Is this, in fact, what Peter believed and was making known in Acts 3:19-21? Let’s take a look at this passage from the Concordant Version:

“Repent, then, and turn about for the erasure of your sins, so that seasons of refreshing should be coming from the face of the Lord, and He should dispatch the One fixed upon before for you, Christ Jesus, Whom heaven must indeed receive until the times of restoration of all which God speaks through the mouth of His holy prophets who are from the eon.”

Here is the same passage from Young’s Literal Translation:

“…reform ye, therefore, and turn back, for your sins being blotted out, that times of refreshing may come from the presence of the Lord, and He may send Jesus Christ who before hath been preached to you, whom it behoveth heaven, indeed, to receive till times of a restitution of all things, of which God spake through the mouth of all His holy prophets from the age.”

It’s true that, according to Peter, Christ’s return will only take place after Israel has repented. However, contrary to Dan’s claims, the “seasons of refreshing” that are to “be coming from the face of the Lord” (v. 19) need not be understood as occurring before the time when Christ is dispatched/sent by God (v. 20). Rather, these “seasons” can be understood as beginning when Christ is dispatched.

In his article IMPLICATIONS OF THE KINGDOM IN ACTS 3:19–21, Peter Goeman notes the following concerning the connection between verses 19 and 20:

“The second part of the purpose clause that began in verse 19 (ὅπως ἂν) continues in verse 20, “and that He may send Jesus, the Christ appointed for you” (καὶ ἀποστείλῃ τὸν προκεχειρισμένον ὑμῖν χριστὸν Ἰησοῦν). The καὶ + subjunctive indicates an equal purpose, which is not to be separated in thought from the prior purpose in the latter part of verse 19. The sending of the Messiah and the “times of refreshing” are joined by one purpose conjunction, showing their mutual relationship” (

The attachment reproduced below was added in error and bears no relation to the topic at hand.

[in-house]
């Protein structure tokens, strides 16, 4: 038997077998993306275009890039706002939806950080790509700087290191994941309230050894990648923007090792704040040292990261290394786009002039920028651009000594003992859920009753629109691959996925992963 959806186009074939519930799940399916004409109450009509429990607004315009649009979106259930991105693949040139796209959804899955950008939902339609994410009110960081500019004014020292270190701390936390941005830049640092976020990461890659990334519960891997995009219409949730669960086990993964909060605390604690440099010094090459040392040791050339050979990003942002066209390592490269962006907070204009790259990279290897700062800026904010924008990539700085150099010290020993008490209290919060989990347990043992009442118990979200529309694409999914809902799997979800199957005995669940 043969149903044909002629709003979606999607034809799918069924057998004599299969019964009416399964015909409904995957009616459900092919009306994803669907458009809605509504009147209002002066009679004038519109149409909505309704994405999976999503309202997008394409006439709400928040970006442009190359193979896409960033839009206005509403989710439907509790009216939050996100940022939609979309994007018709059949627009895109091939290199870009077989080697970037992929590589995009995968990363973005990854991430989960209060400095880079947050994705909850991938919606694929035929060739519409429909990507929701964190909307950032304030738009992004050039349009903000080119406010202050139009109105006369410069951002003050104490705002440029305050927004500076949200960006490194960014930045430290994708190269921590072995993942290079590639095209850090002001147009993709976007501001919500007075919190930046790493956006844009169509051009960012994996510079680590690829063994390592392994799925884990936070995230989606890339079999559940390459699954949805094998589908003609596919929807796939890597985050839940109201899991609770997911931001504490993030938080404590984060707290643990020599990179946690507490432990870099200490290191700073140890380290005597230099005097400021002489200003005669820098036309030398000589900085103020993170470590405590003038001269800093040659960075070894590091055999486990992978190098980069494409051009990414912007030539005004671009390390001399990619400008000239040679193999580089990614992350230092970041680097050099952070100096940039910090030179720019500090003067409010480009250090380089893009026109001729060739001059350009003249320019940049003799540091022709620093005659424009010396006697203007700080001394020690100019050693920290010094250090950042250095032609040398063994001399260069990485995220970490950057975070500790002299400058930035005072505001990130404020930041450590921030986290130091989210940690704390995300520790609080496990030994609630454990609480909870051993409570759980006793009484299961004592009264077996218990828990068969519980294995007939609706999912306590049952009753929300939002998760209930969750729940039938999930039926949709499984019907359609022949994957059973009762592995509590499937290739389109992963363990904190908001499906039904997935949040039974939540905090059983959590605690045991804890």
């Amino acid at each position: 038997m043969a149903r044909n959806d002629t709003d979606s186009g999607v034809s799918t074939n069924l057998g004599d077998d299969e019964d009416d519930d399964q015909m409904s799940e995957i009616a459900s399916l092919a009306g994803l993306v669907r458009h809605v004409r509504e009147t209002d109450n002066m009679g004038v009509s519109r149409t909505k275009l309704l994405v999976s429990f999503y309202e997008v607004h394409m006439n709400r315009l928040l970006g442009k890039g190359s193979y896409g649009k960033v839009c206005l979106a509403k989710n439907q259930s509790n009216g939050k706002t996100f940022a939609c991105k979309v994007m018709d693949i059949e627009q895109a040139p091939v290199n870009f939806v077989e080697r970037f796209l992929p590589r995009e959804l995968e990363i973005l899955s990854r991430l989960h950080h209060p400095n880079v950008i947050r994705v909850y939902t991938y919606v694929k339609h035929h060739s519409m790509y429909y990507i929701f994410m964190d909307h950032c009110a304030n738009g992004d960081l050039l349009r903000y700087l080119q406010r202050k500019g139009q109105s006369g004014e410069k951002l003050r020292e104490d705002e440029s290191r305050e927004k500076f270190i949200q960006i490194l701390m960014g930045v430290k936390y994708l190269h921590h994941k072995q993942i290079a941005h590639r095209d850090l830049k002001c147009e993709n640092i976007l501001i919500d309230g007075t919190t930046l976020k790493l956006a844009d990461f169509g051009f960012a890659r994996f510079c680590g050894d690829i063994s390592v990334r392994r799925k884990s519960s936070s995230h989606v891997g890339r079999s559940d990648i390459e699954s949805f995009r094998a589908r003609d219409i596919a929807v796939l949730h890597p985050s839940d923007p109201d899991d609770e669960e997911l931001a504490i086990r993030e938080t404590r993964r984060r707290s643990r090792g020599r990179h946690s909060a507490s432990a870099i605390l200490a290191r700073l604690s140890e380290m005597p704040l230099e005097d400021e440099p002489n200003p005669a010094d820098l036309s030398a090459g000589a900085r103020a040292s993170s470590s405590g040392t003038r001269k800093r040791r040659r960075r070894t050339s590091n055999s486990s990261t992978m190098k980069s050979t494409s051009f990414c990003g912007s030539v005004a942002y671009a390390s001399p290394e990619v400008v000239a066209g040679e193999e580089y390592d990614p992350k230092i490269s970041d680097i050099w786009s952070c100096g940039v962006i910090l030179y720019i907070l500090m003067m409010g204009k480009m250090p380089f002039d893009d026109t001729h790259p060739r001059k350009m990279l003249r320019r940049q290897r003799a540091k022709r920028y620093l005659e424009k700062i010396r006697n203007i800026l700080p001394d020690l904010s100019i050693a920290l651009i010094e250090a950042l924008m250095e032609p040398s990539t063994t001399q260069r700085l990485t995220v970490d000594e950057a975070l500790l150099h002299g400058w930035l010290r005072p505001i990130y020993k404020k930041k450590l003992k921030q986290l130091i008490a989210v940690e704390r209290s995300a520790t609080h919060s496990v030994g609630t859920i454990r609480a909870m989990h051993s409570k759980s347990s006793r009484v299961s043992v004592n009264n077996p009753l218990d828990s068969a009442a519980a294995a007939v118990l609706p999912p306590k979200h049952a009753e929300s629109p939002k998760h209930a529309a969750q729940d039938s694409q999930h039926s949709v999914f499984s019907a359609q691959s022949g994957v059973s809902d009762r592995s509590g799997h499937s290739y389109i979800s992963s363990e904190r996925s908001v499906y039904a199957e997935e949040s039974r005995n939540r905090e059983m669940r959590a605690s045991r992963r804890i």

Thus, the event referred to in v. 19 (i.e., the coming of the seasons of refreshing from the face of the Lord) should not be understood as taking place apart from the event referred to in v. 20 (the dispatching of Christ Jesus by God). God’s dispatching of Christ is the basis for the coming of the seasons of refreshing from the face of the Lord, and verse 20 should thus be understood as clarifying what Peter had in mind when he spoke the words recorded in v. 19. This view is, I believe, confirmed by what Peter declared next, in v. 21: Christ must remain in heaven “until the times of restoration of all which God speaks through the mouth of His holy prophets who are from the eon.” This doesn’t mean that the times of restoration must come and go before Christ can return; it means that they won’t begin to occur until Christ returns. It is Christ’s return – and not anything taking place during his absence - that initiates the times of restoration.

But what are the times of restoration to which Peter referred? The word translated as “restoration” in v. 21 does not appear elsewhere in Scripture. However, as noted by Goeman in his article, the verbal cognate is used in Jer. 16:15 (LXX) in reference to God’s promise to restore Israel to the land which was given to their fathers (cf. Jer. 23:8; 24:6; Hos. 11:11). And it is this very verbal cognate that appears in Acts 1:6, where we find Christ’s apostles asking him, “Lord, art thou at this time restoring the kingdom to Israel?” And shortly after answering their question (and beginning his ascent to heaven), two messengers appear and encourage them with the fact that Christ will be returning to earth in the same manner in which they were watching him ascend to heaven.

These verses strongly suggest that Christ’s apostles understood the restoration of the kingdom to Israel as something connected with Christ’s presence (i.e., his presence after returning to earth) rather than his ongoing absence. In any case, what needs to be emphasized is that the “seasons of refreshing” and the “times of restoration” of which Peter spoke refer to the same time period. And this time period cannot begin until Christ is dispatched from heaven. Dan is, therefore, mistaken to think that Peter’s words in Acts 3:19-21 support the PK position.

Matthew 12:14-21

Another passage thought to support the idea that Christ will be governing earth’s affairs from heaven for approximately 500 years before his eon-terminating return to earth is Matthew 12:14-21.[2] There, we read the following: